When I first heard about Barn Hunt during its creation, I thought to myself: “Man… that is ridiculous! Why the heck would I ever want my dogs to become BETTER at searching for critters? It would RUIN our competitive nose work! And jeez, it is so cruel for the rats too!” I was positive that it was one sport I would never take part in with my dogs. Then I quit agility and was searching for an additional sport for River to do, because my girl loves her work and a couple jobs is simply not enough. A few months ago, several friends took a local workshop and encouraged me to try Barn Hunt. Ok, fine… just this once…
Flash forward to now. River has her RATN title, Owen has one leg towards his, we go to practice every single week, I am looking into becoming an official judge, and one of the few requirements I have for our new property is that it must be large enough to have a bunch of hay bales in the backyard. I am hooked on this crazy sport and I would love to spread the word about it, as well as clear up the same kind of misconceptions I had before starting my dogs.
Barn Hunt is a sport created by the Barn Hunt Association as a titling event to most closely mimic what farm dogs were originally bred to do: hunt vermin around their homes, farms, and barns. While terriers are naturally the most popular choice for Barn Hunt, ANY breed of dog can play this game as long as they can fit through an 18″ wide tunnel that is as high as a regular hay bale (yes, it’s ok if they crouch). Barn Hunt is a stand alone sport, but the AKC and UKC recognize their titles as well.
The titling system is as follows in order of least to most difficult: Barn Hunt Instinct (RATI), Novice Barn Hunt (RATN), Open Barn Hunt (RATO), Senior Barn Hunt (RATS), Master Barn Hunt (RATM), Barn Hunt Champion (RATCH), and Barn Hunt Champion X (RATCHX). The first level, instinct, is an optional class.
At each level, the dog must find the correct number of rats that are hidden in tubes amongst the hay bales, ignore the empty and bedding filled tubes, execute a climb (put all four feet on a hay bale), and go through a tunnel that is straight in the novice level and has turns in the higher levels. If your dog completes all of this within the time limit and you don’t earn an NQ for something like touching your dog while they are hunting (plus many others!), you will receive a qualifying leg. Trust me, it is harder than it sounds and way more fun.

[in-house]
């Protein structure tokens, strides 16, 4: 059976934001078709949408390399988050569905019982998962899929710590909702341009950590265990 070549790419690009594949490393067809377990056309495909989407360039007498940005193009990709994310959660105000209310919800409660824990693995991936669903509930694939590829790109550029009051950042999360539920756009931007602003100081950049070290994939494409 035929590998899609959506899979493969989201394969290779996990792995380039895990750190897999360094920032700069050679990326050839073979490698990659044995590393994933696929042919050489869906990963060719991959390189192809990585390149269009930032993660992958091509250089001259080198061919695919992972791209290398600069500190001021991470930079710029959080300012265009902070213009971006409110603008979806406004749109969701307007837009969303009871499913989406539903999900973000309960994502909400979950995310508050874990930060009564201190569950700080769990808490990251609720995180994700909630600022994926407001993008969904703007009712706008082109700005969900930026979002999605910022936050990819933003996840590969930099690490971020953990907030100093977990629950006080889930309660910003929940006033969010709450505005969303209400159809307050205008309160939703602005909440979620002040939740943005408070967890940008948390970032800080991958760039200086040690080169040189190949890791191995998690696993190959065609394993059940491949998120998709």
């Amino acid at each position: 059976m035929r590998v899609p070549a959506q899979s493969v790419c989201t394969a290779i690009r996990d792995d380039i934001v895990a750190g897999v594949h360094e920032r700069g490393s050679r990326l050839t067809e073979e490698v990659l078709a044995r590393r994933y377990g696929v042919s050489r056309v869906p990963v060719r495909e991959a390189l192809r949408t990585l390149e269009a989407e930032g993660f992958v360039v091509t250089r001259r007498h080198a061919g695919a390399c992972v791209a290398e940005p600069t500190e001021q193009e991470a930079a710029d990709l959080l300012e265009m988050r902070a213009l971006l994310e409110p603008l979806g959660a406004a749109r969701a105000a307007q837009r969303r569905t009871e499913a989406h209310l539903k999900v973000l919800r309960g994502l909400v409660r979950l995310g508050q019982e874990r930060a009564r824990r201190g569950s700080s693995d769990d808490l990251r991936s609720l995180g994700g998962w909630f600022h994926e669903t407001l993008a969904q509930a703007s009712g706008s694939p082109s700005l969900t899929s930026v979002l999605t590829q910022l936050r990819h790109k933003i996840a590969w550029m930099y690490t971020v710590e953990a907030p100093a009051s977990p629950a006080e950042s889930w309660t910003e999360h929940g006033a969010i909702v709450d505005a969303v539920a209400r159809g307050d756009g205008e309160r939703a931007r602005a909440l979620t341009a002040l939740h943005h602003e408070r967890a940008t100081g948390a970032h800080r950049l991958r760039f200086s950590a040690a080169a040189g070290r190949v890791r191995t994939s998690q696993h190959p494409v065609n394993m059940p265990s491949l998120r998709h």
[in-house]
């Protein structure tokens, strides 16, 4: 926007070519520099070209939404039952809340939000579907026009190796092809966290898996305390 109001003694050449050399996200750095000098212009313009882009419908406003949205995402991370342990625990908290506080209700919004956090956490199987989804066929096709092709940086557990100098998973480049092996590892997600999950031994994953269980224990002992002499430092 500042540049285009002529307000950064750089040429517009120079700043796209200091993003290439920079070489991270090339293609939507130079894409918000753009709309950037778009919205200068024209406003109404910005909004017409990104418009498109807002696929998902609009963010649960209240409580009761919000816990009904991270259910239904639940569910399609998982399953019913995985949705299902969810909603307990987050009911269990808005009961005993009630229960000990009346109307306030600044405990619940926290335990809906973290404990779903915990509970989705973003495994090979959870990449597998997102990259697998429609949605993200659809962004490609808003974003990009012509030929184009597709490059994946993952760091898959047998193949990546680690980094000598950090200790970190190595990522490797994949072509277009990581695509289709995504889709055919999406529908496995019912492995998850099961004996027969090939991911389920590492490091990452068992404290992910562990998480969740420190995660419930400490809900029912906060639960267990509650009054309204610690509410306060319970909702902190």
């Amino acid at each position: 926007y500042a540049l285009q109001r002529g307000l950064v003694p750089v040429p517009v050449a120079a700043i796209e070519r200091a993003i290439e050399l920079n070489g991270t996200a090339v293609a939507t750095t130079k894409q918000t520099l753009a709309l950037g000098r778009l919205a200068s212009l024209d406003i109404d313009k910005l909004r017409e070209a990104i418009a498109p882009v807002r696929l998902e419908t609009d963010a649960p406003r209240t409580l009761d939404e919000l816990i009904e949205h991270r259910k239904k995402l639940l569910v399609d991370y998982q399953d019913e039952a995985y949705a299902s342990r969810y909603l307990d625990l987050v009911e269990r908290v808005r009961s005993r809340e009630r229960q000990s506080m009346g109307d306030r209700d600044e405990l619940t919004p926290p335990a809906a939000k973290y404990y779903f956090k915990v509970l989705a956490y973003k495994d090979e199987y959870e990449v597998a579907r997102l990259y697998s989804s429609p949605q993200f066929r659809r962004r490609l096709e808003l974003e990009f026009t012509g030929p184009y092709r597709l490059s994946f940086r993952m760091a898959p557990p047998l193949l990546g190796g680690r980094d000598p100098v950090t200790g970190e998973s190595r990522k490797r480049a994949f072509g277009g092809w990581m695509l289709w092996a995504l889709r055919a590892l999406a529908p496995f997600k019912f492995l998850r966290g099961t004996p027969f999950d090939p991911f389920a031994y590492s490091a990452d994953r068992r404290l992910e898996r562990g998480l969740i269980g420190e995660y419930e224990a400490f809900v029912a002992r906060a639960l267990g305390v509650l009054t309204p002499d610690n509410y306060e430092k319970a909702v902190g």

How do you train the dogs to find the rats?
Well, some people don’t have to do any training at all! Their dogs have so much instinct that they catch on right away and want to find as many rats as possible. For most other dogs, though, it does take practice. During the very first exposure to the rats in tubes, my dogs treated them exactly like a new odor (similar to our Nose Work sport) and I rewarded them with food for interest in the correct tube. Interest included nose touches, pawing and biting the tube, whatever! Once they understood that finding the correct tube was a good thing, our instructor started hiding them in the actual hay bales. Along with “tunnel!” and “up!” cues for the other requirements, that is all that’s needed!
Since you cannot bring food or toys into the ring during a trial, River is rewarded after each successful hunt with food outside the ring. She does not inherently care about hunting for rats at all (Wait! I know it’s weird! I’ll get to that later) and treats it exactly like any other scent work. Owen’s reward is to simply find his friends, the rats. He bites the tube, scratches it, and starts barking when he finds the rat – it’s basically a super intense party every time for him.
I don’t want the poor rats to get hurt! Are they safe?
Yes! This is a HUGE concern I had, and rightfully so. I think rats are totally cool little guys, and I certainly didn’t want my dogs to hurt or scare them. But rest assured, they are safe in their tubes. The rats used are pets specifically trained to enjoy being in their tubes, and are extremely used to dogs being close to them. At our instructor’s place, she even asks the rats if they want to work that day or not! They get plenty of breaks during trials and are generally well taken care of. There are serious consequences from the Barn Hunt Association if the rats are mishandled, and at every trial and practice I have been to, the rules for proper handling have all been followed.